FIG. 2 illustrates schematically a voltage multiplier stage of the prior art. The stage pumps charge in response to a clock signal shown as “CLK.” When the clock signal is at a low portion of the clock cycle (e.g. 0V) the driver circuit output is LOW. This means that the lower terminal of capacitor C is at 0 volts. An input supplies a voltage Vn−1 through the diode D and provides approximately Vn−1 to the upper terminal of C (ignoring the voltage drop across the diode, D). This will deposit a charge Q on the capacitor, where Q=CVn−1 When the clock signal transitions to a high state the output of the driver circuit is high, for example VCLK and so the lower terminal of C is at VCLK. This will force the upper terminal of C to be (Vn−1+ΔVCLK) since charge, Q, is conserved and C is constant. Thus the output voltage of the voltage multiplier stage is: Vn=Vn−1+ΔVCLK. The driver will drive one side of the capacitor to Vclk, however because of parasitic capacitance the other side will be increased by ΔVCLK, a voltage less than VCLK.
FIG. 3 illustrates the regulated output voltage of a typical charge pump of the prior art while maintaining a voltage Vpp. When the output voltage falls below a margin of Vpp, the pump is turned on. The pump delivers a high current to the load and drives the voltage higher than Vpp. The pump then switches off in response to a feedback signal from the load. The voltage on the load then drops due to leakage current until it reaches a predetermined voltage, lower than Vpp by a fixed amount. Then the charge pump switches on again. This cycle produces the ripples in voltage shown. If these ripples (shown by ΔV) are large they may cause problems by programming a floating gate to the wrong voltage level, or by causing a greater variation in program levels. Previous attempts to regulate the output of charge pump circuits include modifying the clock signal, see U.S. Pat. No. 6,188,590 B1 to Chang et al.
Because voltage ripples may cause errors in EPROM memory circuits, and prior art charge pumps generally give an output with significant ripples, there is a need for a charge pump with ripple reduction capability.
Accordingly, it is a general object of the present invention to provide a charge pump with ripple reduction capability. In particular, it is an object to provide a charge pump for supplying power to the wordlines of flash EEPROMs such that the wordline may be rapidly charged to a desired level and may then be maintained at that level with a high degree of stability.
In particular, ripple reduction is achieved by an adaptive charge pump having adaptive voltage multiplier stages. These stages are capable of producing different current output in different modes. A high current output is produced in a first mode. This provides charge to the load very rapidly and so allows for high-speed programming. A low current is produced in a second mode. This provides enough charge to the load to maintain the required voltage without overshooting.
In a first embodiment the current is controlled by modifying the capacitance used in the voltage multiplier stage. Because the quantity of charge pumped at each clock cycle is proportional to the capacitor size, reducing the capacitance reduces the charge pumped and therefore the current. The capacitance is modified by configuring capacitors in parallel and enabling or disabling as many individual capacitors as needed. In the preferred embodiment two capacitors are used. Both are enabled during mode 1 to produce a high current. Then, one capacitor is disabled in mode 2 to reduce the current. The change from mode 1 to mode 2 may be triggered by a voltage detector that detects when the voltage on the load reaches the required level, or comes within a certain margin of the predetermined level.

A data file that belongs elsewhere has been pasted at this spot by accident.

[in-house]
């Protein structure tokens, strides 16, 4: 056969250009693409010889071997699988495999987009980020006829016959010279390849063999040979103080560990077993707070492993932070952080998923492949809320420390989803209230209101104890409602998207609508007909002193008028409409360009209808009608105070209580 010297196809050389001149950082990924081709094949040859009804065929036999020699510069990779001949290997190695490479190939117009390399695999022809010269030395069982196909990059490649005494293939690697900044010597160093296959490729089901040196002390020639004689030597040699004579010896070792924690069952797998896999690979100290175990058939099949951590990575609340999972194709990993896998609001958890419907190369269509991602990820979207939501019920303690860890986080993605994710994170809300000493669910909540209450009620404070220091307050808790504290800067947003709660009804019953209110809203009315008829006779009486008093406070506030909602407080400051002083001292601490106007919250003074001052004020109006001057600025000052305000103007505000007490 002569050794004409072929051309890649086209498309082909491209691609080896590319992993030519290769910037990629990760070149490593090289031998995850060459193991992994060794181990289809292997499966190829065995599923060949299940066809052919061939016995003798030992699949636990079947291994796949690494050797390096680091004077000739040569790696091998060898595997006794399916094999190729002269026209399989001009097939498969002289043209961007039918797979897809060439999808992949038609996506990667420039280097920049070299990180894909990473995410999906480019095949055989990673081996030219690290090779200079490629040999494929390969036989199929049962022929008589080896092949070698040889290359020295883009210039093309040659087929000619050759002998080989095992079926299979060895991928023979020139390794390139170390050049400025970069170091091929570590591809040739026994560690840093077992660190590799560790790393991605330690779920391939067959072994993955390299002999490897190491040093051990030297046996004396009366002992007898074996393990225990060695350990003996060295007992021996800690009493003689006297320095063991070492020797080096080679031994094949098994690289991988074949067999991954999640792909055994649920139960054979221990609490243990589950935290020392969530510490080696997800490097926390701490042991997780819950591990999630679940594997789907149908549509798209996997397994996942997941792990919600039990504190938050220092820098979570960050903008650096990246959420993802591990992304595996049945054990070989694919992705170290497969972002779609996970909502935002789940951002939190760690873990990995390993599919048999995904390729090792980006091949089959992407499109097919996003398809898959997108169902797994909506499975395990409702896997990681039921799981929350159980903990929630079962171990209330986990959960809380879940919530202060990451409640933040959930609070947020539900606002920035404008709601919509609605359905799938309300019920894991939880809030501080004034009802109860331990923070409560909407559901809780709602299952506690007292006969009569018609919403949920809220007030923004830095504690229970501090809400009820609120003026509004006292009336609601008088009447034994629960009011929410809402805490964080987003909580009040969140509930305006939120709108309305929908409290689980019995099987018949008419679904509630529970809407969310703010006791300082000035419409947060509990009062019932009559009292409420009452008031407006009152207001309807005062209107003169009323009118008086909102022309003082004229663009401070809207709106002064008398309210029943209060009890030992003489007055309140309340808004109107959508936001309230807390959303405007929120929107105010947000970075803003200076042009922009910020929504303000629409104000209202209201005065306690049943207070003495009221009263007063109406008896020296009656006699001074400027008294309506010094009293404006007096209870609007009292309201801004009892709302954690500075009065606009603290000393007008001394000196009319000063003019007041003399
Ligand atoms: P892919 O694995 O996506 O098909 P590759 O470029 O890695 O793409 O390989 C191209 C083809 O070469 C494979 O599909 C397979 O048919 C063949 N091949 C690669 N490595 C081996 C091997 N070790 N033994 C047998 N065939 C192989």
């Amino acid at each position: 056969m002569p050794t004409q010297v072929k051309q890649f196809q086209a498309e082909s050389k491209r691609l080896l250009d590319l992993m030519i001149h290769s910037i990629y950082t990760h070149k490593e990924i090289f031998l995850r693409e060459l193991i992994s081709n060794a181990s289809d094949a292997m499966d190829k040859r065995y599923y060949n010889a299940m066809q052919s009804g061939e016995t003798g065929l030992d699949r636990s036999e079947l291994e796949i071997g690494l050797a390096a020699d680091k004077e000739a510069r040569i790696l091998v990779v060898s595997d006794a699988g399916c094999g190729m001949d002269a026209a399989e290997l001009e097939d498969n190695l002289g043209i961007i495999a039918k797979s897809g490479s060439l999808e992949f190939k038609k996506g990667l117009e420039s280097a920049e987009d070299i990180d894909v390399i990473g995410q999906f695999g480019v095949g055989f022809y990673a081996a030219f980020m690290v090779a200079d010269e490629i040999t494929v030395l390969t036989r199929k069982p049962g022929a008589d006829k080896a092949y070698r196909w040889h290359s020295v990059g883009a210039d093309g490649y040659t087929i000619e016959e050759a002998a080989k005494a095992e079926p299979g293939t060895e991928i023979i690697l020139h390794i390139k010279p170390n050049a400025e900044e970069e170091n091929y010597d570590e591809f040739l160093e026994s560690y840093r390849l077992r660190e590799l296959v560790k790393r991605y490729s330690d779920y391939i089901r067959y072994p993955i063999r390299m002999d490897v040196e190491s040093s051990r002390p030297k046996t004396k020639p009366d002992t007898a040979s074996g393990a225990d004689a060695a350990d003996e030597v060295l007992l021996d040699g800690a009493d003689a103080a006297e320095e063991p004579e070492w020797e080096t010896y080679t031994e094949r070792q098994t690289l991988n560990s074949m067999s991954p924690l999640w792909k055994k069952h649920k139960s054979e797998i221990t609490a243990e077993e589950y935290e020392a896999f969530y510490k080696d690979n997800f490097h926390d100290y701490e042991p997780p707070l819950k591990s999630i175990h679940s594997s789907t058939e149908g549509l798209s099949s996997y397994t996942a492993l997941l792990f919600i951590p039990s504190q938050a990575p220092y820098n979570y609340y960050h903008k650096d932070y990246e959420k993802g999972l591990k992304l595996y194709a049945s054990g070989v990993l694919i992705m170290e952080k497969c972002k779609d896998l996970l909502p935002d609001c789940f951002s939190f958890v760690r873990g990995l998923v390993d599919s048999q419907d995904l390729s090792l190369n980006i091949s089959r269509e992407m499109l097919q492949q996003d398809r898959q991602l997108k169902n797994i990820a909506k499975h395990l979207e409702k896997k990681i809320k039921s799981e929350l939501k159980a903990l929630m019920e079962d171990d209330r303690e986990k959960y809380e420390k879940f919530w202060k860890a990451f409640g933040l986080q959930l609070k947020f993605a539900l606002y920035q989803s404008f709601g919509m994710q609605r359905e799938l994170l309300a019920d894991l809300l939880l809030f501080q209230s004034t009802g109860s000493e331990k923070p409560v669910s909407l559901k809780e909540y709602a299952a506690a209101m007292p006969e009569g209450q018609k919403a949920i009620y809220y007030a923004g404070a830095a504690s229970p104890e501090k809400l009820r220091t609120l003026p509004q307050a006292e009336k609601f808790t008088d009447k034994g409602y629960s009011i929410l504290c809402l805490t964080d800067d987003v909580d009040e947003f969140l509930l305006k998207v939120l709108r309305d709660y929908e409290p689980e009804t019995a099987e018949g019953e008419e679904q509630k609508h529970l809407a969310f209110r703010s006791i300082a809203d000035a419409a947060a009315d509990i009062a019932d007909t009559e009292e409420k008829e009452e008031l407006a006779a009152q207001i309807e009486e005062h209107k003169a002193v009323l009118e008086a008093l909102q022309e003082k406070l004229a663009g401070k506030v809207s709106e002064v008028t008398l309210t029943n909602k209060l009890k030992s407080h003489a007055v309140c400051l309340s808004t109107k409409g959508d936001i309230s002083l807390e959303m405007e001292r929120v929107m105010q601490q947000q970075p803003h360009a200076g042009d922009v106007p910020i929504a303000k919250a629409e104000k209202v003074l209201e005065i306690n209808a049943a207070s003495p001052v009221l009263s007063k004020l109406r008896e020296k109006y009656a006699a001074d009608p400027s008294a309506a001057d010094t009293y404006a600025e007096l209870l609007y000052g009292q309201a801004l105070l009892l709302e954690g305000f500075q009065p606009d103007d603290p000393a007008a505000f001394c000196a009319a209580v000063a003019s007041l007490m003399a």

In a second embodiment the current output of a voltage multiplier stage is controlled by an adaptive driver circuit. This circuit provides a voltage to a capacitor at either a high voltage or a low voltage. A higher voltage drives more charge, that is, it provides a higher current for mode 1. Lower voltage drives less charge in mode 2.
In a third embodiment the current output is controlled by a combination of modifying the capacitance of the voltage multiplier stage and using an adaptive driver circuit. This requires an adaptive driver circuit that may also disable the capacitor.
In another embodiment, in order to provide a stable current in mode 2 a clamp regulation circuit is used to provide a driver output that is independent of fluctuations in the supply voltage.
In another embodiment, a driver protection circuit is provided that protects driver circuits when they are disabled. In the disabled state drivers are susceptible to voltages coupled through their respective capacitors onto their output lines. If these voltages are large they may cause damage. A driver protection circuit clamps the voltage at the output line to prevent such damage.
Additional objects, features and advantages of the present invention will be understood from the following description of its preferred embodiments, which description should be taken in conjunction with the accompanying drawings.
FIG. 1 illustrates a charge pump of the prior art.
FIG. 2 illustrates a voltage multiplier stage of the prior art.
FIG. 3 illustrates the voltage output of a typical charge pump of the prior art.
FIG. 4 illustrates an adaptive charge pump of the present invention.
FIG. 5(a) illustrates the voltage output of an adaptive charge pump of the present invention.
FIG. 5(b) illustrates the current output of an adaptive charge pump of the present invention.